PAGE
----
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Into Nature: out of Darkness is a biennial art route laid out in the ancient landscape of Drenthe showing works by eminent international artists. After the celebrated first edition of 2016 situated in the north of Drenthe, Into Nature returns in 2018. From 1 July to 16 September, visitors discover works by Adrián Villar Rojas, Heather & Ivan Morison, Olafur Eliasson and others set in the landscape of the southwest of the province.

This summer’s theme is ‘Into Nature: Out of Darkness’. Works of art set in various types of landscape, where humankind has been looking for its place in nature for thousands of years. The route starts on one of the darkest places in the Netherlands: the Holtingerveld. Another starting location is Frederiksoord, in the middle of the Koloniën van Weldadigheid (nominated for the UNESCO World Heritage List). The Huis van Weldadigheid, the Sterrenbos and the former Tuinbouwschool – where nature has taken root since it was closed – have been made available as exhibition spaces especially for Into Nature.

The team of curators led by Hans den Hartog Jager has succeeded in attracting an international mix of twenty renowned artists. Argentinian sculptor Adrián Villar recreated dozens of nests of the Hornero, a South-American songbird were placed in the Drenthe landscape. British artist duo Heather & Ivan Morison created an installation that can be booked as a place to stay the night for exhibition visitors. Iceland’s Olafur Eliasson made his mark in this upcoming edition with his radiant work of light art. HerInto Nature: Out of Darkness is an exciting art route that you simply cannot afford to miss. Hervé Youmbi created a dialogue between African funeral monuments, Aloalo, and a Neolithic Hunebed.

Hervé Youmbi talks to Ex_posure about this project.

The installation “Alo-alo” highlights the dialogue between two funerary monuments belonging to different eras: a Neolithic dolmen and a hybrid alo-alo of the 21st century. This work is a nod to megaliths from around the world and highlights the nature and function of these works inherited from megalithic art. It also questions the impact of Globalization on our various current modes of belief and their relation to nature.

In our age of global mobile phones, “Alo-alo” is unquestionably one of the most pronounced phrases in the world today, because it initiates so many telephone conversations. This same phrase or word is also the name of funerary monuments in Mahafaly territory in the south of the island of Madagascar in East Africa. Mahafaly tombs are distinguished by aloalo, carved wooden funerary posts about 1.5 meters high surmounted by figurative scenes. In fact, the practice of funeral poles is widespread in Africa, to name a few: Kigango in Tanzania, Vigango in Kenya, Bongo in Sudan, Tsogho in Gabon, Waaga Konso in Ethiopia, Mumuye in Nigeria, Toguna in Mali…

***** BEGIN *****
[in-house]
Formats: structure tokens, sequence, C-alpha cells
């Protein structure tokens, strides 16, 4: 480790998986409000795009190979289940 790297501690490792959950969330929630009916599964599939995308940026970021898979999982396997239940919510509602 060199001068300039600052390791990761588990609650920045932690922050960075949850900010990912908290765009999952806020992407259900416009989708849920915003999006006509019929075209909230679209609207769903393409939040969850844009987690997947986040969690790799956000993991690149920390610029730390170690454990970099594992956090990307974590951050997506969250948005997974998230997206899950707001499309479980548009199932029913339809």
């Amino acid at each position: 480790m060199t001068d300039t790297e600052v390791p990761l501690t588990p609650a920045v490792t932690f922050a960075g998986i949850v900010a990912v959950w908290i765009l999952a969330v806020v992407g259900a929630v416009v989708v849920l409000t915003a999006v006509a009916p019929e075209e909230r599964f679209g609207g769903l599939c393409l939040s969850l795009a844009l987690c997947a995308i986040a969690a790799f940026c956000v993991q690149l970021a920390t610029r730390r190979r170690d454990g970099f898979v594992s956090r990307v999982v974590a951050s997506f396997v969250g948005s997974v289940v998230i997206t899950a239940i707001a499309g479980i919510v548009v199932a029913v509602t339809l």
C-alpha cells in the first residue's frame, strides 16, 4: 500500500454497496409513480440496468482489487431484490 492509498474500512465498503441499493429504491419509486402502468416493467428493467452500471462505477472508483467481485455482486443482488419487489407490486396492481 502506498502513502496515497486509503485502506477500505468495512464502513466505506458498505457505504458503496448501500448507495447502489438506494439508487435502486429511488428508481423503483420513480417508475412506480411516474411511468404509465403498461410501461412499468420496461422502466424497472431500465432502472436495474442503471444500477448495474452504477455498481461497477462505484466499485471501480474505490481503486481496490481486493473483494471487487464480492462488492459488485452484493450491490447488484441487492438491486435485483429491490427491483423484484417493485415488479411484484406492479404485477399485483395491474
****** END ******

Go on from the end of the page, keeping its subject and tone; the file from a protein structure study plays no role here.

In African classical religion, life is closely linked to death. It is also commonly said that we move from life to another life; because death is not perceived as the end of life, but rather the beginning of another existence. In Africa, the rites of passage from one life to another are filled with a profusion of art objects and performance. Whether these artworks are gigantic, monumental or humble, they all gesture toward notions of eternity. The Sphinx has guarded over the eternal sleep of pharaohs in Giza since 2,500 BC. The aloalo of Madasgascar and other similar funerary monuments oversee the remains of yesterday and of more distant ancestors. In Gabon, protective figures were affixed atop the lids of reliquary containers for the bones of ancestors. In the province of Drenthe, in northern Holland, dolmens, known locally as hunebedden, have protected the remains of the deceased in their eternal sleep since 5,000 BC. Part of the conception of this project, “Alo-alo”, is to establish a conversation between different aesthetics of funerary arts through a dialogue between a hybrid “Alo-alo” and a Hunebed in the landscape of Holtingerveld, located in the province of Drenthe in Holland: two funerary monuments belonging to two different eras, the Neolithic and the 21st century. This work highlights the perennial nature of a mode of belief, bridging the eons, and simultaneously raises questions about the impact of globalization  on our  main modes of current belief and their relation to Nature.

“Alo-alo” takes the form of a  hybrid contemporary aloalo sculpture, carved and beaded in western Cameroon and airfreighted to the Netherlands. The sculpture is erected in the                   Holtingerveld reserve, near to the imposing Hunebed D54, which is situated on a beautiful stretch of flat terrain close to the road.